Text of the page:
“Rather strangely, my first experience of hands-on distilling was in Sweden. Although I love all kinds of whisky. From Chichibu in Japan, Seattle’s Westland to Holland’s Millstone, and, of course, Scottish, my favorite go-to everyday, premium whisky is English. It hasn’t anything to do with me owning the distillery!”

Two Americans are behind a craft whisky revolution and an award-winning distillery in the quintessential English countryside of the Cotswolds. 

Cotswolds Distillery’s founder and CEO, Daniel Szor, was born and raised in New York City and worked in Wall Street, London, and Paris, specializing in the sales & marketing of currency investment management services. He was a member of senior management of New York-based Currency Manager FX Concepts for over 25 years.

I was living in Paris and trying lots of different wines, as Americans tend to do in France. I got invited to a Scotch malt whisky event and fell in love with a single malt. A friend and I began driving around visiting distilleries and that’s how I got into whisky and became a whisky geek.”

Cotswolds single malt whiskey

Having bought an old farmhouse in Stourton, near Shipston-on-Stour, a hundred miles west of London and nine miles from Stratford on Avon, and, inspired by the phenomenal growth of interest in craft spirits in the USA, Sozr decided to combine his two loves – whisky and the Cotswolds. “ One day, in 2012, I looked out of our window in south Warwickshire. All I could see was barley and I thought, ‘why hasn’t anyone made whisky here?’” 

Founded in 2014, the distillery at Phillip’s Field in the Vale of the Red Horse now employs over fifty people. Including Morristown, New Jersey-born production director Nick Franchino whose Italian relatives in the Tomes River area used to make their own liqueurs. He lived for four years in Memphis bit moving to the U.K.

Nick and the man who was to become his boss met on a distilling course in Edinburgh. Their distillery won the World Craft Producer of The Year at The whisky Awards.

Daniel bought his first whisky cask in 2002 at the newly re-opened Bruichladdich distillery on Islay where he met and was influenced by master distiller, James McEwan. “All of our whisky is made using locally grown, Cotswolds grown barley. Our idea was to make a whisky that was truly 100% Cotswolds and using Cotswolds grain. We use a fifth-generation farming family, the Greens. who are tenant farmers in Coombe on the Blenheim Estate.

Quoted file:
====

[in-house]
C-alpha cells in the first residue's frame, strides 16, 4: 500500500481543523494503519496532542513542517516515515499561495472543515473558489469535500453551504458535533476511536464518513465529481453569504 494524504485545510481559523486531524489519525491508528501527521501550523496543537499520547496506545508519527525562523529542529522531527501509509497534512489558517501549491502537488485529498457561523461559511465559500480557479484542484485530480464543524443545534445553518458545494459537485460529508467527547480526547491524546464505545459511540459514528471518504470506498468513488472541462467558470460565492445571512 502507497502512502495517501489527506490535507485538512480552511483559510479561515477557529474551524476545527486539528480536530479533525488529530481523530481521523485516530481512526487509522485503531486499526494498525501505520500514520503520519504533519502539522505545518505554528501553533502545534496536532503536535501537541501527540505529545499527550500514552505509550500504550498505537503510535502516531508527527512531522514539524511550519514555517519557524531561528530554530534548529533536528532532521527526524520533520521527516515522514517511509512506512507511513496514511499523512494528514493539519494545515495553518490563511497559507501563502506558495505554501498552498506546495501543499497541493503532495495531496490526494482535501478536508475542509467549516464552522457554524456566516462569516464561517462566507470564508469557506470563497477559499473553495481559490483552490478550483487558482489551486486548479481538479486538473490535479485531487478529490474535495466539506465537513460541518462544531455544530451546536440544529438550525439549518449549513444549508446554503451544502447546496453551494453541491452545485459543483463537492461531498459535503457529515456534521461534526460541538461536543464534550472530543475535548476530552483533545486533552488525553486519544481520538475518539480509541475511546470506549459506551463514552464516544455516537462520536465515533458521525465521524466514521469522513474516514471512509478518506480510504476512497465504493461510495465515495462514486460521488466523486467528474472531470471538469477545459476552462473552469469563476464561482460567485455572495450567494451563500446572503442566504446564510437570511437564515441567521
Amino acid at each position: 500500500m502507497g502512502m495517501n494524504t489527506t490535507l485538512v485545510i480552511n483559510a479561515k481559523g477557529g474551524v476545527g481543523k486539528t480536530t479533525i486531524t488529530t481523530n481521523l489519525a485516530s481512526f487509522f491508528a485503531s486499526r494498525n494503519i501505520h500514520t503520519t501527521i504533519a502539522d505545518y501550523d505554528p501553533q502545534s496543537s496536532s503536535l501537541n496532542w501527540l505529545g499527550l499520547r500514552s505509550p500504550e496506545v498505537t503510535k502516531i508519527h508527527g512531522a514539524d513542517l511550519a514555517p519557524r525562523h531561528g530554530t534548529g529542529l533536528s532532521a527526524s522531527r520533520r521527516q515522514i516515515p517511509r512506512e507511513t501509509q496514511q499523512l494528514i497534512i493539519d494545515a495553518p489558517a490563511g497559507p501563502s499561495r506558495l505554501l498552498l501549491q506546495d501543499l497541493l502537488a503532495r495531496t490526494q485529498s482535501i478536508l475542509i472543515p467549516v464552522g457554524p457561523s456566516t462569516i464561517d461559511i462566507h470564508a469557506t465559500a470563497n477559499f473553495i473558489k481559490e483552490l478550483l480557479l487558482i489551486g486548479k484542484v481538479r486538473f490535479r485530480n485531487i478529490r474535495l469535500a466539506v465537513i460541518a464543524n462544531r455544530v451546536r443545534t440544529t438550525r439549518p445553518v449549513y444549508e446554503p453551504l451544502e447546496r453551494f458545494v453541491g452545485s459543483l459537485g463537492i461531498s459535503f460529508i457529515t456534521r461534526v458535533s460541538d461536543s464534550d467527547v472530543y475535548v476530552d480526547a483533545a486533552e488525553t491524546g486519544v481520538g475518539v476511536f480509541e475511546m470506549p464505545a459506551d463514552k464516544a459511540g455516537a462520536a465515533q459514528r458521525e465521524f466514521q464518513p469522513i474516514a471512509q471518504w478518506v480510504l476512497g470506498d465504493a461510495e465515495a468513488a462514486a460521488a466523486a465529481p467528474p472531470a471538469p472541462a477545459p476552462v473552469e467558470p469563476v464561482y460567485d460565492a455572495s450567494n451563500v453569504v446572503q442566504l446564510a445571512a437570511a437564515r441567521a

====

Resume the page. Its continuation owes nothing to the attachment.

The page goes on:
Cotswolds single malt whiskey

“I first visited the Cotswolds for a friend’s wedding over twenty-five years ago. I never imagined then I’d end up living here, building a distillery, and making my own whisky! 

“Given my exquisite lack of experience in making whisky, I was lucky to get the help of Harry Cockburn who, after running the Bowmore Distillery in Islay, had retired but was helping start-up distilleries as a consultant. The late, great Jim Swan, was our chemist and flavor guru. We have him to thank for helping us to create a whisky, which we hope is a real reflection of the Cotswolds.”

“I worked on an algorithmic currency trading system, but now I’m communicating the values of something that I really believe in and love. To be an entrepreneur takes a rare combination of courage and complete ignorance. I just wanted to make a whisky that I’d be proud of and that I would want to drink. That’s harder than it sounds because I had visited a lot of craft distilleries in the States where craft, small-batch distilling took off ten years before the UK.”

Financially opening a distillery is something Sozhe says he wouldn’t wish on his worst enemy. “How do you make a small fortune out of distilling? Start with a big one!  You’re making stuff you won’t be realizing the benefit of for years. We brought out a gin and that helped while the whisky was maturing.  Locals helped with the bottling! Our first listing was from Fortnum & Mason and we are now sold in forty different countries.

“ Making gin is a one to two-week process. We used local Cotswolds lavender in ours. It’s botanically intense. To be a whisky, under English law, the whisky must be three years and one day old.  We keep our gin stills, Lorelei and Dolly, as busy as our two whisky stills, Mary and Janis!  During Co-vid, our website has had very, very strong sales.”

The distillery’s visitor center was crowd-funded by benevolent enthusiasts.  Tours are one of the area’s most popular tourist attractions.

Continues Sozr: “ Our whisky is what they call NAS – No Age Statement. On every bottle, it says established 2014. English whisky is part of the world whisky boom. Basically, whisky not made in Scotland, Ireland, or Kentucky.” 

“Our locally-grown barley is traditionally floor-malted at Warminster, Britain’s oldest working maltings which go back to 1855. We only take the purest part of the spirit run – the ‘hearts’. We use ex-Bourbon barrels from Kentucky and shaved toasted and re-charred American oak red wine barriques to mature our flagship Single Malt.”

“Some of our whiskies will undergo full-term maturation in Madeira, rum, Calvados, and Pineau des Charentes casks. From 2021, we’ll start releasing a couple of limited edition bottlings from these casks each year. You can make an excellent three-year-old whisky. And a very English one made the same way as they did in Scotland fifty years ago.”